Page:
Ivan Litcher


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Thoracic surgeon
14 March 1918-12 June 2009

The recent death of Ivan Lichter Onz has deprived New Zealand medicine of an extraordinary talent. Not only did Ivan have a very successful career as a thoracic surgeon but he went on to become a leading authority and visionary in the care of the terminally ill patient.

Ivan was born in South Africa and graduated from the University of Witwatersrand (Johannesburg) in 1940. After spending some time in the South African armed forces, he specialised in thoracic surgery and built up a successful practice.

He married Heather Lloyd in 1951 and they had four children: twins David and Jonathan who both practise medicine, Barry a journalist and Shelley who is also practising medicine.

South African politics and a strong anti-semitic movement saw Ivan move his family to New Zealand in 1961. He told me that his choice was either to go to some place in Texas or to a place called Dune Din (!) in New Zealand. Thankfully he chose the latter, where he joined John Borrie. Between them they provided the thoracic surgical care for the lower half of the South Island.

It was my pleasure to be Ivan's registrar in the 1970's as I was starting out in my training. Ivan was a meticulous surgeon. He bought a systematic and very disciplined approach to surgical issues. His pre-operative assessment always started with a thorough history and examination and then a careful review, in strict chronological order, of the radiology and other investigations. A complete picture was established which allowed the optimal planning for treatment.

He also had a strong interest in research. He was the first in the world to use oesophageal motility studies in clinical medicine. He had modified a standard nasogastric tube to allow the recording of oesophageal pressures at three levels - five cenitmeters apart. It was not the most refined of devices and the motility studies became known as the 'chunder studies' - I suspect Ivan was unaware of this. His initial papers were not accepted for publication due to the reviewer's lack of understanding of oesophageal physiology. However, he was recognised by those that were to become world leaders in this field and they corresponded with Ivan on a regular basis.

Ivan was a pioneer of overnight pH studies - this being done with a rather industrial pH probe which had to remain in the oesophagus overnight. However, the information gathered allowed him to take a rather more scientific approach to hiatus hernia surgery than was possibly the 'norm' in the 1970's.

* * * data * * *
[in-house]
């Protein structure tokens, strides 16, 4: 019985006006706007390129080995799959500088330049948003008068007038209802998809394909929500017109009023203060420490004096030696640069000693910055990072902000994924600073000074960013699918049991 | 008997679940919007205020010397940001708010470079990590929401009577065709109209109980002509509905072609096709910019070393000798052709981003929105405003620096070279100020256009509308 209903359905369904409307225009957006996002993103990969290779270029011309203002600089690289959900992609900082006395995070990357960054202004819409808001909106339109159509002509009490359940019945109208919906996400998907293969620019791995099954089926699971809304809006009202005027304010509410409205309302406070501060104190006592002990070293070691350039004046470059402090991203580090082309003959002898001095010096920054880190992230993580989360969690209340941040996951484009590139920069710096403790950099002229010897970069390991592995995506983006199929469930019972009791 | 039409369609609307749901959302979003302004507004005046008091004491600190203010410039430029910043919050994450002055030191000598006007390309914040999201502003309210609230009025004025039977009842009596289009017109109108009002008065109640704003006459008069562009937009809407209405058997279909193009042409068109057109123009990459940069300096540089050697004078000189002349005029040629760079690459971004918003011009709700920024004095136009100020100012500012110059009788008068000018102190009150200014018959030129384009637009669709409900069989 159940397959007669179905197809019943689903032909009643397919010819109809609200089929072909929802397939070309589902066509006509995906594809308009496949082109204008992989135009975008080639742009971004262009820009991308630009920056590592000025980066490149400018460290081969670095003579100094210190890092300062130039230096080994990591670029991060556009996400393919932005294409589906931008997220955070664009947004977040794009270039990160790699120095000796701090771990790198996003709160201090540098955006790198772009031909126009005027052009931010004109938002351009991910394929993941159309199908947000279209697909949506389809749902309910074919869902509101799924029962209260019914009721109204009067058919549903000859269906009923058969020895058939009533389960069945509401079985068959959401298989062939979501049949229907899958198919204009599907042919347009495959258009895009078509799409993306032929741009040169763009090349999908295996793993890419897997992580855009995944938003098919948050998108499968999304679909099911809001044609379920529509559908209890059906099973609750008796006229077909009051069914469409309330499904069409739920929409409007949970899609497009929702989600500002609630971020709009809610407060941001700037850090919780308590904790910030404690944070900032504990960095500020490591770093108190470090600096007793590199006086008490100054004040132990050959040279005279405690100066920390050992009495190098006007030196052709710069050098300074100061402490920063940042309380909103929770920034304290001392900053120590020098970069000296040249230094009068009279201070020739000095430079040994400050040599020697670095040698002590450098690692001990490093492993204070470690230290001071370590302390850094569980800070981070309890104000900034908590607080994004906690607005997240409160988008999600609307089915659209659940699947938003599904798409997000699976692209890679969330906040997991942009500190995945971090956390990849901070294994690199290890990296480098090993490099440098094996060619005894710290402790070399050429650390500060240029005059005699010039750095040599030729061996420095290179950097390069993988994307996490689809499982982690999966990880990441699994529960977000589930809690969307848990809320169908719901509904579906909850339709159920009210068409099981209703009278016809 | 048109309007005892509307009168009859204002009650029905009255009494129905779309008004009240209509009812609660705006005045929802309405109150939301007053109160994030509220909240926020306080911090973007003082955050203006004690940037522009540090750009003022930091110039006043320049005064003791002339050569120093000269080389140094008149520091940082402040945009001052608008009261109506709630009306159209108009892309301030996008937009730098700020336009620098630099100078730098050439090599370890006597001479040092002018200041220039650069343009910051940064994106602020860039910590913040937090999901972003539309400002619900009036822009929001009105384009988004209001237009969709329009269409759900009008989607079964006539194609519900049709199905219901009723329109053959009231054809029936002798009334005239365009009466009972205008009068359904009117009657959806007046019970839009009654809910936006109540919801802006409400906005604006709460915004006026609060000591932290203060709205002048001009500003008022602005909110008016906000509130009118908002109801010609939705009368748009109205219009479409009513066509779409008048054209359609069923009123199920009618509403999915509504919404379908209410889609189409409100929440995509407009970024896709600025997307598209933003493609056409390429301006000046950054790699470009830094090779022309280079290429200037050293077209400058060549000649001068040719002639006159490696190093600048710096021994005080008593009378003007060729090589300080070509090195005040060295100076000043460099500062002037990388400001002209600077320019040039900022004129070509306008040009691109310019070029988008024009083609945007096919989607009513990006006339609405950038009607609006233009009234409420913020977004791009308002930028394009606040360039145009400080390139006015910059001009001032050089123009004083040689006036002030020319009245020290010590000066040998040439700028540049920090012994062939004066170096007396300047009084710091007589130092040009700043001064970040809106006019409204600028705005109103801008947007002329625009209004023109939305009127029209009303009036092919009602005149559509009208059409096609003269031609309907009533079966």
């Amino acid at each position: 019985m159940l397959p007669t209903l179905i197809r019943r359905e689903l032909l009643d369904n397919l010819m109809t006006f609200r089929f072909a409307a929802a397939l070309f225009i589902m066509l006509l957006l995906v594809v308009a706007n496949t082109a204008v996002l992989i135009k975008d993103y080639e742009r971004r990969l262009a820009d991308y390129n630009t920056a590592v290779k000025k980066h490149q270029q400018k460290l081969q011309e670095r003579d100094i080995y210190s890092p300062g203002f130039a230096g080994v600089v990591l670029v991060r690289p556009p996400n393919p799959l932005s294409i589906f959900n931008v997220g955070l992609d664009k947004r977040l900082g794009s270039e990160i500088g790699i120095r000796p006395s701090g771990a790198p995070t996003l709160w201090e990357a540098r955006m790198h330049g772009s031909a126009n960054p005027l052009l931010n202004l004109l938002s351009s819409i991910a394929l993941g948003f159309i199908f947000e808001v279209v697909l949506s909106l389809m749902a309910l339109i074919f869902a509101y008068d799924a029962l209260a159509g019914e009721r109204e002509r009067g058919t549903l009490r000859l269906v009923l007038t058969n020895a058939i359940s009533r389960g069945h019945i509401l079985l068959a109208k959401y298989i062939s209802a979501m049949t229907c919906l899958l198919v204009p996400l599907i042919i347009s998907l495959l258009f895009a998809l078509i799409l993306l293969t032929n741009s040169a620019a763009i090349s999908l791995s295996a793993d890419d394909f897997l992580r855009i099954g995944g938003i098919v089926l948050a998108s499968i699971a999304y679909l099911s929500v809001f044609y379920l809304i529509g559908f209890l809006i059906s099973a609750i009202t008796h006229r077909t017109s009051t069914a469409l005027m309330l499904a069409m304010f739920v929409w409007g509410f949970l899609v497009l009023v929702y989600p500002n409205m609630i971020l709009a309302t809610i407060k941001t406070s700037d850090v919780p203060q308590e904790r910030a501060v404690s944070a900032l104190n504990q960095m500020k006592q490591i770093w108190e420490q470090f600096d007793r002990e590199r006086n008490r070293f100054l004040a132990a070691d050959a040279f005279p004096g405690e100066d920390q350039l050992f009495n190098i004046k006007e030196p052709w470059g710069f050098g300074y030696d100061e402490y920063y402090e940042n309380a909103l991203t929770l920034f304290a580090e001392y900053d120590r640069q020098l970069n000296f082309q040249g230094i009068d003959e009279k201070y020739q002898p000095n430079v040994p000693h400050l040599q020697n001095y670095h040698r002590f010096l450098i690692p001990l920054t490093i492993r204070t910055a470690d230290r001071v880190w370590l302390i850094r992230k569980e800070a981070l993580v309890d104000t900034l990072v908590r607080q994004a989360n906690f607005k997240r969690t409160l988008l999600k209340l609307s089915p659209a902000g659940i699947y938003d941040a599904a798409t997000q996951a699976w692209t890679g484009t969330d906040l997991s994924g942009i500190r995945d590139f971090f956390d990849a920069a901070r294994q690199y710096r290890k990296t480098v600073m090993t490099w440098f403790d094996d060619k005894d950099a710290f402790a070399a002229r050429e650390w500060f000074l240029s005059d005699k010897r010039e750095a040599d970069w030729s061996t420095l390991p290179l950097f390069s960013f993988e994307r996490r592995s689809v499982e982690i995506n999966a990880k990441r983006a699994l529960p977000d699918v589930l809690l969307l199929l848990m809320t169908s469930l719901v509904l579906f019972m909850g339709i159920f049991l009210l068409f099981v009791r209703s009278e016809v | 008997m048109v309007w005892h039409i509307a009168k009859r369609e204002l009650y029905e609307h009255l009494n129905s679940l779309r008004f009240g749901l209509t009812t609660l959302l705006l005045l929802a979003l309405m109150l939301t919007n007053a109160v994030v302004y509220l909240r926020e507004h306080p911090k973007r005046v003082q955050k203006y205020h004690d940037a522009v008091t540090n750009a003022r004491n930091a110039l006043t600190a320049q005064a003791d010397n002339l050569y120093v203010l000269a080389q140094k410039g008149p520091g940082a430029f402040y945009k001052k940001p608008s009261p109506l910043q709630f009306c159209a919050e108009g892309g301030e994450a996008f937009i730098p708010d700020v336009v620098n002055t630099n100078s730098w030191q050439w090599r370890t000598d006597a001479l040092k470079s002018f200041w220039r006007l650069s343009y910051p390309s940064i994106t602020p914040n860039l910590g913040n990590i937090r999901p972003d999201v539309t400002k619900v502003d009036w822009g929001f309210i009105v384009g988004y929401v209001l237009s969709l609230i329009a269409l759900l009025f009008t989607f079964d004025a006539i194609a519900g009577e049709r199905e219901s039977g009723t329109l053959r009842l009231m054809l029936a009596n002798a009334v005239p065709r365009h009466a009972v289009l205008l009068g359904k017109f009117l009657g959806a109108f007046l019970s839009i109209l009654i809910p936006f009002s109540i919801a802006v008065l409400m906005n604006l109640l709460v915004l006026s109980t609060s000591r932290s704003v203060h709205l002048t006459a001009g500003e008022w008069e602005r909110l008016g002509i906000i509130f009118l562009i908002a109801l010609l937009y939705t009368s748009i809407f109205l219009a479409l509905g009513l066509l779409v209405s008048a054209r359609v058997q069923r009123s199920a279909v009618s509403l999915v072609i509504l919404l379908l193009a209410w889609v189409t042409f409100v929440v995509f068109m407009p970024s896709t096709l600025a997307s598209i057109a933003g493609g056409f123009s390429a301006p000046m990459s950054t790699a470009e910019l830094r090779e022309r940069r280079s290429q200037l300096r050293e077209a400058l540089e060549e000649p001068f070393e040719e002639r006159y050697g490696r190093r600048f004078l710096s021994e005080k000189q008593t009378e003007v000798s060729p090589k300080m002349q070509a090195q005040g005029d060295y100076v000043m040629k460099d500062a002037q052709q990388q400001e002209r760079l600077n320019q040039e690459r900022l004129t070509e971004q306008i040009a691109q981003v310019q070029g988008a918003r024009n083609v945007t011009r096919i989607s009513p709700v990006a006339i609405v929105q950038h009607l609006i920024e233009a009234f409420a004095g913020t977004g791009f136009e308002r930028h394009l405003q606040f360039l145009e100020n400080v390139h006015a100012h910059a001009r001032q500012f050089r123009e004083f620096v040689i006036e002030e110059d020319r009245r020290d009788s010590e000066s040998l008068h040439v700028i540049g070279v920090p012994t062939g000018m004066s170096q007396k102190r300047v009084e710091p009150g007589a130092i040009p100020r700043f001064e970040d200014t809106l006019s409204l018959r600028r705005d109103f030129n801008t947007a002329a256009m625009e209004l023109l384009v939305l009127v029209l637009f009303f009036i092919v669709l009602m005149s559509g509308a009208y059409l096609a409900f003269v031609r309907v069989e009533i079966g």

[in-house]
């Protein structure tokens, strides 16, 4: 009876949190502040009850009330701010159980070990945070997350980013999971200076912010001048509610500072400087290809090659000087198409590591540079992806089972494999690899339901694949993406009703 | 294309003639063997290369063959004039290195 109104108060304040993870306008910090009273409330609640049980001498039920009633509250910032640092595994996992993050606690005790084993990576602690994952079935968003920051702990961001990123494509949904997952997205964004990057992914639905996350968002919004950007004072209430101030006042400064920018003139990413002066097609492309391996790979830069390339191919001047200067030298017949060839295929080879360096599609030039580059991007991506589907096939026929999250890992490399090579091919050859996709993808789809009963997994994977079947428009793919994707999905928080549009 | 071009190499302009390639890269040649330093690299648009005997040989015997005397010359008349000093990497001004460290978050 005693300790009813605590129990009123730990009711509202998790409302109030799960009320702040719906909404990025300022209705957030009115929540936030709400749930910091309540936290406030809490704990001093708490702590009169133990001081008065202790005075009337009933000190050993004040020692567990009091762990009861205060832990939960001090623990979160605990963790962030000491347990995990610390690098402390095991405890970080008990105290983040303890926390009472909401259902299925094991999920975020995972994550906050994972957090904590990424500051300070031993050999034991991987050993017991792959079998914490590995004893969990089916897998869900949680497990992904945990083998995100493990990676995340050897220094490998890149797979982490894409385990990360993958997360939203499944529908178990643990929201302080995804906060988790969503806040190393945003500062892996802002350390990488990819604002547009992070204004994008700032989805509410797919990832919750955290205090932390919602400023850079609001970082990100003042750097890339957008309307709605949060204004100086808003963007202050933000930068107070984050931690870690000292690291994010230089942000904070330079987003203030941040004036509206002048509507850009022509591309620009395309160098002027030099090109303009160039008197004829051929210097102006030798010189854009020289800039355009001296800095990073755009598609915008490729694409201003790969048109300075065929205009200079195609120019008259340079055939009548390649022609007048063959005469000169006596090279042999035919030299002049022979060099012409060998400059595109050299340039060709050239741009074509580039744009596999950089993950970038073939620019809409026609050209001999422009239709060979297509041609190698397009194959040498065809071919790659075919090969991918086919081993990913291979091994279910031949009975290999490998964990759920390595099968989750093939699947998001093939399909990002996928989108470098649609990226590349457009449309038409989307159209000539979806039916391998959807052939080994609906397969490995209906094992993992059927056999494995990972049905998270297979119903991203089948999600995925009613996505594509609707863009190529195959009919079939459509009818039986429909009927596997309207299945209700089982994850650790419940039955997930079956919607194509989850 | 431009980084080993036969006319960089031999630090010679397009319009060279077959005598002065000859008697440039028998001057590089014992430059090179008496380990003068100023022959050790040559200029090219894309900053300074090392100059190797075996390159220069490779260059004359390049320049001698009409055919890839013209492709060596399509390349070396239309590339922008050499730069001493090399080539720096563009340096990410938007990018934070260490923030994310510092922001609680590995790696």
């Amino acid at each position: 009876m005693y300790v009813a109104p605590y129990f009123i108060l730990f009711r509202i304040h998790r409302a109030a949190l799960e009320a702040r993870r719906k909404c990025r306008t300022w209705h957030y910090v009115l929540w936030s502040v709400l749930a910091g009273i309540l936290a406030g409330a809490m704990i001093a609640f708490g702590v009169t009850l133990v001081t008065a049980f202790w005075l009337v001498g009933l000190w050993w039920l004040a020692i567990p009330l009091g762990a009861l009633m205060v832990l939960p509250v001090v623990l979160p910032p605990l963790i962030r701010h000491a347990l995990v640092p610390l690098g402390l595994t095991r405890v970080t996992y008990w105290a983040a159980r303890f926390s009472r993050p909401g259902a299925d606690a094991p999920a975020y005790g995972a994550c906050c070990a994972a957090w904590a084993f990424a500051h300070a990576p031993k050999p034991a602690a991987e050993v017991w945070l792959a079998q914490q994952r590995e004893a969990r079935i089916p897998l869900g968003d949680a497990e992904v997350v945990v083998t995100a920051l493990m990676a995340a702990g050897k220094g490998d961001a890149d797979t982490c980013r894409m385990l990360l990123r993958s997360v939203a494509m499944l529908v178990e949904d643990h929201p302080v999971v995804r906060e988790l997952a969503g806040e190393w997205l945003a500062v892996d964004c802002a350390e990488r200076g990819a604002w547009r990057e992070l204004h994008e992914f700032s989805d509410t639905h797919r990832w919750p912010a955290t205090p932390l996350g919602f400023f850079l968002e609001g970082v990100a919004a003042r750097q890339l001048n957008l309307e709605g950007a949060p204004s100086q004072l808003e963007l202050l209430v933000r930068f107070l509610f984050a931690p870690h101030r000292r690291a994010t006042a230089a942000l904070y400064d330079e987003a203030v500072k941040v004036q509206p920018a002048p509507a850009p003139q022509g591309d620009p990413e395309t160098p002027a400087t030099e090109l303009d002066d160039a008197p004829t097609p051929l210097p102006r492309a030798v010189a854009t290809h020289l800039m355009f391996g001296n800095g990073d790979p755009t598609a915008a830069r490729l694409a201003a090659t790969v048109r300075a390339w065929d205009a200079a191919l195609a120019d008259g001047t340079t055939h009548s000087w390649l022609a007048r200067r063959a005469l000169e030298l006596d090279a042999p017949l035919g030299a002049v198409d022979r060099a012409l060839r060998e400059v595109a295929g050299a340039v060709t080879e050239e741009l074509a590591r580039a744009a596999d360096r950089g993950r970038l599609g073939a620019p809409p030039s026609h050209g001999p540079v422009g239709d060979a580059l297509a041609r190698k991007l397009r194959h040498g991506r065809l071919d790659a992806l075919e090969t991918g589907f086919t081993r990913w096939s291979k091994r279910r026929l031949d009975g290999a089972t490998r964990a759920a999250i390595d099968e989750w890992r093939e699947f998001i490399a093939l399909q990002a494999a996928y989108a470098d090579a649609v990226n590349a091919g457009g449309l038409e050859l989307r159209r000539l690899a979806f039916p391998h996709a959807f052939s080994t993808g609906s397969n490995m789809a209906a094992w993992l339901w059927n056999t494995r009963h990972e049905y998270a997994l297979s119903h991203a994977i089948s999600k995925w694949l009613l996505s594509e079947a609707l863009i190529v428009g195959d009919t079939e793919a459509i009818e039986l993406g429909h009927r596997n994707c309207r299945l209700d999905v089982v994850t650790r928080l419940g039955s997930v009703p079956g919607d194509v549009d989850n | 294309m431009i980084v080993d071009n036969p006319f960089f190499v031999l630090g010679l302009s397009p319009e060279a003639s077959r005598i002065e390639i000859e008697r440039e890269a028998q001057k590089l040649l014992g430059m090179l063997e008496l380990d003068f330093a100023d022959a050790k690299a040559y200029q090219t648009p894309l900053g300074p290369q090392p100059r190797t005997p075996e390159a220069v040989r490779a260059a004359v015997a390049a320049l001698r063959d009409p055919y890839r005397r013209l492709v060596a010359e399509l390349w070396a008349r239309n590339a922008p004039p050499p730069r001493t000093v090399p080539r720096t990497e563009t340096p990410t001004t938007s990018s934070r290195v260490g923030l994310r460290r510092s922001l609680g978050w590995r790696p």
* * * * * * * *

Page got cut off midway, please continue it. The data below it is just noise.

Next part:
He also took a keen interest in undergraduate education. He was an advocate of clear concise record keeping and he championed the same discipline that he bought to the operating room to this aspect of clinical medicine. The principle of SOAP - S(subjective), O(Objective), A(Assessment) and P (Plan) - was promoted by Ivan and the patients' notes had pre-printed forms with these headings. He felt that this lead to a logical and more accurate approach to patient care.

He participated in College activities and was, for a period of time, an examiner in cardiothoracic surgery.

Ivan was fundamentally a shy person. It is also fair to reflect that he did not suffer fools lightly. Outwardly he did not display a great deal of emotion and for this reason Ivan was considered by some to be somewhat 'cold' and distant. Although those of us who worked closely with him knew differently, it came as a surprise to his colleagues when Ivan moved into the emotionally demanding field of caring for the terminally ill. He is considered by many to be the founding father of the modern hospice movement in New Zealand.

This new direction for Ivan was really an extension of his philosophy that the needs of the patient were a clinician's prime concern. In the 1970's he was holding multidisciplinary meetings regarding his patients which included all medical and allied health personnel involved in their care. They were held in the Chapel of Wakari Hospital and became known as the 'prayer' meetings, but they left a lasting impression on a surgical Trainee - probably more interested in cutting than cuddling at that stage - that what we do as surgeons in the operating room is only a small part of overall patient care, and that the non physical needs of the patient are as important as the physical needs, if not more so.

Ivan retired from thoracic surgical practice in 1982. By this time his interest in palliative care was a passion. He had been influenced by Kubler-Ross's work - particularly by her book "On Death and Dying". He left Dunedin in 1986 and moved to Wellington to become director of Te Omanga Hospice where he remained until 1993.

Ivan was awarded New Zealand's highest honour, the Order of New Zealand (ONZ), in 1997 in recognition of his contribution to medicine and in particular for his promotion of the principle of holistic patient care. He also published widely in this field.

The exodus of talented medical practitioners from South Africa has been of benefit to New Zealand for a number of years, and no more so than when Ivan Lichter decided to make his home here. Ivan's contribution to New Zealand medicine has been immense. As a skilled thoracic surgeon he helped many patients and as a mentor he instilled sound surgical principles into his trainees.  However, I suspect his greatest contribution came at a time when most surgeons would have chosen retirement. Ivan developed an interest that turned into a passion that saw him at the cutting edge of caring for the terminally ill patient. The benefits that have accrued as a result of this are immeasurable.

Richard Bunton


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